Last Edited by Silvaire at 11 Feb 20:46

There are several categories of aircraft which the DGAC has responsibility for issuing C of A’s in France. 1) CNRAC covers collection aircraft eg old warbirds and those of historic interest.2) CRNA = amateur built aircraft 3) CNSK = kit built aircraft 4) CDNR = orphans 5) CDN and CDNS both of which are ICAO compliant with the CDNS the “S” stands for special and deals basically with type certificates which have been dropped. 6) ULMs which themselves are divided into five categories.Some aircraft might fit into more than one category.All have one thing in common and that is that the DGAC can only give permission for them to fly in and over France and its territories (except for the ICAO CDN/CDNS which have the right to fly over all territories which have signed the Chicago Convention). France also does have bilateral deals with some other countries for flight in one anothers airspace. I believe there is one with the UK on several categories of aircraft under their respective National CAAs.That might throw up a strange anomaly in the event of a no deal Brexit. ie that a pilot with a UK CAA licence should still be able to fly his LAA permit to fly Jodel for example all over France whereas they might not be able to do the same with a EASA certified aircraft.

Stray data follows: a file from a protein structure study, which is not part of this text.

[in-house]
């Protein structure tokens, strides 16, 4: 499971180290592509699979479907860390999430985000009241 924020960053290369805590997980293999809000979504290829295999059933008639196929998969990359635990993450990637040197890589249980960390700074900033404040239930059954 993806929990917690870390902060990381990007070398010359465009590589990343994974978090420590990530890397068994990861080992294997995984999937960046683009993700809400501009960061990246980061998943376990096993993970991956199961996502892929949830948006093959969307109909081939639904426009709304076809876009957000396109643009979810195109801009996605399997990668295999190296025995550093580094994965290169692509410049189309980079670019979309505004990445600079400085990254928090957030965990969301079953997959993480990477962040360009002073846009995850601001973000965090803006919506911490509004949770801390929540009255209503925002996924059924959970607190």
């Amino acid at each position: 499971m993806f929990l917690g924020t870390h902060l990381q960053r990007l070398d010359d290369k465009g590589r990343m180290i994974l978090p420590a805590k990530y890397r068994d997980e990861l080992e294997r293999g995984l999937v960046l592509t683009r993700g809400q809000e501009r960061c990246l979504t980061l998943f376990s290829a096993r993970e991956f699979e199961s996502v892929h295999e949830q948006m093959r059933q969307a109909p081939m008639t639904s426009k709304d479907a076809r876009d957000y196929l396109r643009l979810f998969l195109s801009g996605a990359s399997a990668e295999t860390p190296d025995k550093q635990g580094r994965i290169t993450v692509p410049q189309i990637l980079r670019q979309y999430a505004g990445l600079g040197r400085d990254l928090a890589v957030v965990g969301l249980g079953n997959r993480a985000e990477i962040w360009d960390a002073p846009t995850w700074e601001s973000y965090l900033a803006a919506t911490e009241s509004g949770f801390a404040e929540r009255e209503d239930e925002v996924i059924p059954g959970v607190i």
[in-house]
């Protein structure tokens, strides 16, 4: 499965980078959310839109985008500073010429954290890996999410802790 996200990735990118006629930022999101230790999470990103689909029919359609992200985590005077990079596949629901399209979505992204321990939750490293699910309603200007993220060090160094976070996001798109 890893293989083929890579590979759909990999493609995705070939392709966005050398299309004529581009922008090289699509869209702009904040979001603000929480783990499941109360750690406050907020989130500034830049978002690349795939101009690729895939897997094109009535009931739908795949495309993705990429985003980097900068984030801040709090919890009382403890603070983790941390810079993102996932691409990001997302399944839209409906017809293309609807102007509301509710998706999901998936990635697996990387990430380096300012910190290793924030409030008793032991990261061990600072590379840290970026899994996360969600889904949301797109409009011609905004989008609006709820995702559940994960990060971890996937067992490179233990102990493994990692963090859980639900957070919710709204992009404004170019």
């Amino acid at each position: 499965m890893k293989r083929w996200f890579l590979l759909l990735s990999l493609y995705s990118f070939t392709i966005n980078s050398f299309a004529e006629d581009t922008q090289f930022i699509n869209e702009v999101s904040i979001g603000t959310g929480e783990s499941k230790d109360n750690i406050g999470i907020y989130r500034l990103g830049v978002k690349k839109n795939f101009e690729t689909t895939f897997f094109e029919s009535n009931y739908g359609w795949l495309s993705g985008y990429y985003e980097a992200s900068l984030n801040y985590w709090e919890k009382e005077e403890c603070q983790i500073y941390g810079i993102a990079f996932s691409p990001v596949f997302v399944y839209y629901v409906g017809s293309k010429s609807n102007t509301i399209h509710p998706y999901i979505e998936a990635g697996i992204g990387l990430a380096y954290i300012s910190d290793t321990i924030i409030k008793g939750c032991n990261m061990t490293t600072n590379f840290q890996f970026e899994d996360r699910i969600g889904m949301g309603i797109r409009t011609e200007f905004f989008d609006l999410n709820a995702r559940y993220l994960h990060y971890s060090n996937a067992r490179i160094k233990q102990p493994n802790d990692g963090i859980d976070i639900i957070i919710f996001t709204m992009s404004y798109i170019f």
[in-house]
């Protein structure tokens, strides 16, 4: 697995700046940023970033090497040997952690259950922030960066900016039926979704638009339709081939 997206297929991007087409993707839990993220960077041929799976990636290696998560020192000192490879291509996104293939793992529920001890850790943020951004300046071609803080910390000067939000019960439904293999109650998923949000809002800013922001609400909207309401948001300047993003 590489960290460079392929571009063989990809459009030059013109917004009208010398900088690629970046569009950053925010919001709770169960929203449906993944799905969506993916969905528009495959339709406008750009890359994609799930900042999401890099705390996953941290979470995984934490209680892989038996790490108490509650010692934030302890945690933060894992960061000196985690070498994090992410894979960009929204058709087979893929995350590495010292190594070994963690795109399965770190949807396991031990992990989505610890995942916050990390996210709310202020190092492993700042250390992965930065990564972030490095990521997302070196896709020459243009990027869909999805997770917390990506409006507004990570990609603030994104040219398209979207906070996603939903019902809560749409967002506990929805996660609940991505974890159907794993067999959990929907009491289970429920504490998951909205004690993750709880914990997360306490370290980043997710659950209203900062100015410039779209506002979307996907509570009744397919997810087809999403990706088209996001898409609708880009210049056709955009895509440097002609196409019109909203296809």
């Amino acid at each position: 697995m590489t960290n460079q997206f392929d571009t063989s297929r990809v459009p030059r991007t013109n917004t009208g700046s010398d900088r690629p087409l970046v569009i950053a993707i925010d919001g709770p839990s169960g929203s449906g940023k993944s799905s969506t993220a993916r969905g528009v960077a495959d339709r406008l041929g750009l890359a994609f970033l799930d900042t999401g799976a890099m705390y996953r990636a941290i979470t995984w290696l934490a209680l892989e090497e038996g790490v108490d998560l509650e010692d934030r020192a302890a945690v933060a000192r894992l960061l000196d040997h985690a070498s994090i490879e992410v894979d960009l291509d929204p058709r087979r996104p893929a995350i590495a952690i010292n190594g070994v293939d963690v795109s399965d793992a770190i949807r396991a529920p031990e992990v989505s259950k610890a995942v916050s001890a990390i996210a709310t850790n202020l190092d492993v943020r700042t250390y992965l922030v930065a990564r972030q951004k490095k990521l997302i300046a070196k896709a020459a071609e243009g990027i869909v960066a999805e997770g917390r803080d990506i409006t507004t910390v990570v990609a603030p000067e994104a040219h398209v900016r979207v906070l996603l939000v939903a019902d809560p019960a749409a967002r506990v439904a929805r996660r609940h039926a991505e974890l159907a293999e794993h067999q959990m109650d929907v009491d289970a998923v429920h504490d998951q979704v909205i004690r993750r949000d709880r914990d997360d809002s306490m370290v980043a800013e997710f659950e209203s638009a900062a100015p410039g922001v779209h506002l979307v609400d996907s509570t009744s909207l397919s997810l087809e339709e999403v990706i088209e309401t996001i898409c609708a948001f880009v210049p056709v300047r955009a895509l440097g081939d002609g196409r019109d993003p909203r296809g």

Last Edited by gallois at 11 Feb 22:19
France

10k is more than the entire fixed wing GA fleet in the UK.

I think you picked up an obsolete wiki page. This one is more in line with CAA numbers:

Of the 21,000 civil aircraft registered in the UK, 96 per cent are engaged in GA operations,

That might throw up a strange anomaly in the event of a no deal Brexit. ie that a pilot with a UK CAA licence should still be able to fly his LAA permit to fly Jodel for example all over France whereas they might not be able to do the same with a EASA certified aircraft.

I wonder where these cases would be, because a holder with a UK issued license can fly any G-reg. If the said G-reg is certified, he can fly it worldwide and no ICAO signatory can take that away. 3rd World countries can and usually do require overflight permits.

The issue, on current Brussels position, is that the said pilot won’t be able to fly say a D-reg or F-reg – because Brussels threatens to invalidate UK issued licenses on 29th March

Administrator
Shoreham EGKA, United Kingdom